blockchain, block, chain
Tumisu (CC0), Pixabay

One of the first hardcore security projects I was involved with had to do with asymmetric cryptography, and a proof of concept at penetration of public keys. The premise was rather simple, as Moore’s Law expands, how long before any brute force attack against a public/private key pair can be broken, and what can be done to prevent it.

While my compatriots attempted at solving the mathematical predictions of the amount of CPU power that would be needed to crack encryption protocols like PGP and GPG protected data, I took a different approach.

Most people in the industry at the time could not have predicted the emergence of quantum computing, neither could I have at the time. However, I knew as the computer power increased in it’s ability to crack secured systems, so too would the secure systems being used as well. What would not change was human nature.

One of the flaws I discovered had nothing to do with the encryption itself, but rather with the CLI. If a user imported a private key which had been corrupted, the CLI system would reject the key. This meant that a brute force attack would know when it failed at cracking a private key simply by recording the response from the target server as a null. As Moore’s Law reaches it’s zenith with quantum computers, this flaw needs to be protected against by adding a recaptcha  based proof of work system to the private key importing protocol, and intentionally given a false positive on key chained inputs.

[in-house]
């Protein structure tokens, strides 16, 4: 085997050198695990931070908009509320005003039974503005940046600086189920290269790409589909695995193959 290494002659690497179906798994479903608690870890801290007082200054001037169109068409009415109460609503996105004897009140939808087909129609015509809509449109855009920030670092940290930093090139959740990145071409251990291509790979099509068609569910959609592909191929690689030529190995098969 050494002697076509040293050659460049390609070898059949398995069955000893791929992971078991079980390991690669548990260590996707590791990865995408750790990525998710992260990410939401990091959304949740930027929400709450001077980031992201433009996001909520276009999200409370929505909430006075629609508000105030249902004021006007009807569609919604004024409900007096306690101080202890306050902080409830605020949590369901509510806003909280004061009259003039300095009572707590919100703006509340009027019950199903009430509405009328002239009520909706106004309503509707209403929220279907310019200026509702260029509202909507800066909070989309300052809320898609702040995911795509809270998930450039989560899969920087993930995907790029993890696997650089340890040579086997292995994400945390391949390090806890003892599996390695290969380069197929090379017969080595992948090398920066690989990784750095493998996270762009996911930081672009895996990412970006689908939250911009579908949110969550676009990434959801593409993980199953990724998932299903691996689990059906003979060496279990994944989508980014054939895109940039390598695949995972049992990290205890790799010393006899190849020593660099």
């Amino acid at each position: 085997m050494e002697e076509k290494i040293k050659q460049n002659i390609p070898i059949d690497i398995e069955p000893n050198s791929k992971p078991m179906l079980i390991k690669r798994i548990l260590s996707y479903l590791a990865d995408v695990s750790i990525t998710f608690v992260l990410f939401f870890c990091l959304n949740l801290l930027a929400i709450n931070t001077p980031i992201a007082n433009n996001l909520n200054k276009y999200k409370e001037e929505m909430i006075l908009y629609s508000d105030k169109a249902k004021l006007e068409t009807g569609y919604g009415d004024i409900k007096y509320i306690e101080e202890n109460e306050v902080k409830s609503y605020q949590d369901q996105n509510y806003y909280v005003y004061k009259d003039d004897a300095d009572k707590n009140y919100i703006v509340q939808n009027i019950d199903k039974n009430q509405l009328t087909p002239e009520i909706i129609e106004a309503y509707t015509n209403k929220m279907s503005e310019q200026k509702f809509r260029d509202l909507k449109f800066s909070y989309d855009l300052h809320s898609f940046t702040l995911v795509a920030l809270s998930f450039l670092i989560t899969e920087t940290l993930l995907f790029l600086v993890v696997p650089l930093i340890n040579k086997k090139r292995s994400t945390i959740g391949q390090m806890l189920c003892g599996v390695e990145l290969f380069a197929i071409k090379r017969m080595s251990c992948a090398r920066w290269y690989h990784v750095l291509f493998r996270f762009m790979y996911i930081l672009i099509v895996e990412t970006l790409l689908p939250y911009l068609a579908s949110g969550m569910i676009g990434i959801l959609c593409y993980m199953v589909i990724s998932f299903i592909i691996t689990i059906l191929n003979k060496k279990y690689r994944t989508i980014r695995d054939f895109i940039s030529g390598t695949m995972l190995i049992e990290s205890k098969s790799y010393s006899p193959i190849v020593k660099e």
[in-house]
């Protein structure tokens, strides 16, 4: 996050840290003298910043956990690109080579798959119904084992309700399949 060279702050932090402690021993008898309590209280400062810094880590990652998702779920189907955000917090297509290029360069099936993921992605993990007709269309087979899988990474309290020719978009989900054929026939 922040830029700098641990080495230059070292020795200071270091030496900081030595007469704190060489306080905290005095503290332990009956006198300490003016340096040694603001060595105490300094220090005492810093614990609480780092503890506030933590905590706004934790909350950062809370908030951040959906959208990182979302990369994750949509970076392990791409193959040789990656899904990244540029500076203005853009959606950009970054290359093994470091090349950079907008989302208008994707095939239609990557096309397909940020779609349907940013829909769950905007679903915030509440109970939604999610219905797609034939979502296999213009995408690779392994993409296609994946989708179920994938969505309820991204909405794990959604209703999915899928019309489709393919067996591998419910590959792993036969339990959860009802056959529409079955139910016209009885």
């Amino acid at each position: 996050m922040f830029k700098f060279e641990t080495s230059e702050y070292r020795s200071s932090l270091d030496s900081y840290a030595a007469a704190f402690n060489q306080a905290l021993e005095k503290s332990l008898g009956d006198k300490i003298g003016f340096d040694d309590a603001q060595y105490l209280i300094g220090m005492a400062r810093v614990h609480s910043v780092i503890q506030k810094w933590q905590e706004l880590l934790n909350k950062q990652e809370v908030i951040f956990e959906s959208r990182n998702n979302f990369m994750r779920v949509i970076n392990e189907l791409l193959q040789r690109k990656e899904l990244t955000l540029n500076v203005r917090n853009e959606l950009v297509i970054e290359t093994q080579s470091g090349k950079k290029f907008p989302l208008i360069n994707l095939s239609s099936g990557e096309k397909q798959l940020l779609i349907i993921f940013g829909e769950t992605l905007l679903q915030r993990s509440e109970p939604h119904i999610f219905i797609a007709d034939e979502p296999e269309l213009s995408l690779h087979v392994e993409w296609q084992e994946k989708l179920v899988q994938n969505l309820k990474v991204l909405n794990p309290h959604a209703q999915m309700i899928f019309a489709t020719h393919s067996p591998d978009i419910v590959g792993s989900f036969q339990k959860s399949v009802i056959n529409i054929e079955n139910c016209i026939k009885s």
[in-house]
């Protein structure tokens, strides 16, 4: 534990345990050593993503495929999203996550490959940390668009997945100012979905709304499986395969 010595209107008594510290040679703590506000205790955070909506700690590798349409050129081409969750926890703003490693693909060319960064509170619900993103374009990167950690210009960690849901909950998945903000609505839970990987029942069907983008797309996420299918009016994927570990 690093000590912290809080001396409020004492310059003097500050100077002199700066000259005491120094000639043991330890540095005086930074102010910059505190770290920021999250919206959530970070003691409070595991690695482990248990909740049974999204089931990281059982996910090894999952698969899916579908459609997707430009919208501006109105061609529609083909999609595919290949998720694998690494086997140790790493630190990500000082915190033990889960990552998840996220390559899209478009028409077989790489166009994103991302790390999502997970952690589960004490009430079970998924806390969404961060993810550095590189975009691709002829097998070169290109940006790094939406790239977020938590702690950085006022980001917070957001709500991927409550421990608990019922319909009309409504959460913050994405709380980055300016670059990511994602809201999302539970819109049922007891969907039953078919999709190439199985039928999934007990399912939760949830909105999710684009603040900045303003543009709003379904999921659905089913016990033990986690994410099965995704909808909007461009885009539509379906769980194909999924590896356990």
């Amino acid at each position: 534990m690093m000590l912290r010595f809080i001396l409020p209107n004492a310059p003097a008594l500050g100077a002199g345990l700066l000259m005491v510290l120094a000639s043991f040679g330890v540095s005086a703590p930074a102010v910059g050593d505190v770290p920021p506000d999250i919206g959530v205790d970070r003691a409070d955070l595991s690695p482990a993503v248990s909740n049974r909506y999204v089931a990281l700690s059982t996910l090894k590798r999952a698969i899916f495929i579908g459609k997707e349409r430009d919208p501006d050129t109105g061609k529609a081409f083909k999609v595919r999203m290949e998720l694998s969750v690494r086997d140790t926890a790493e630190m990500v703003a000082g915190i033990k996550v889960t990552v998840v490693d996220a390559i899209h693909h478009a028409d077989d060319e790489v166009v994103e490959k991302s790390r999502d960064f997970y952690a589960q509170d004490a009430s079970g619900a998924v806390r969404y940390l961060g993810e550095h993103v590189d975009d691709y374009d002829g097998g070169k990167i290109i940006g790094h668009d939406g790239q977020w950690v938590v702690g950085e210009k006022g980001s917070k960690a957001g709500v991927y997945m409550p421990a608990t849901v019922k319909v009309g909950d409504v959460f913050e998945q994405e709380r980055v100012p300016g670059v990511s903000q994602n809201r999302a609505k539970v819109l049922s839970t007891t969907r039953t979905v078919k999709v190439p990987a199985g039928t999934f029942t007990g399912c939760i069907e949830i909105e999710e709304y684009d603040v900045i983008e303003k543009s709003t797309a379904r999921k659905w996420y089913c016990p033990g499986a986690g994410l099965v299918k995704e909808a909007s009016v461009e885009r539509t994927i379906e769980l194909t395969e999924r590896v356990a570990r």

For the sensitive nature of the data being protected in relation to this challenge, Public-key cryptography was replaced with a One Time Page based system based on my work.

  • wofle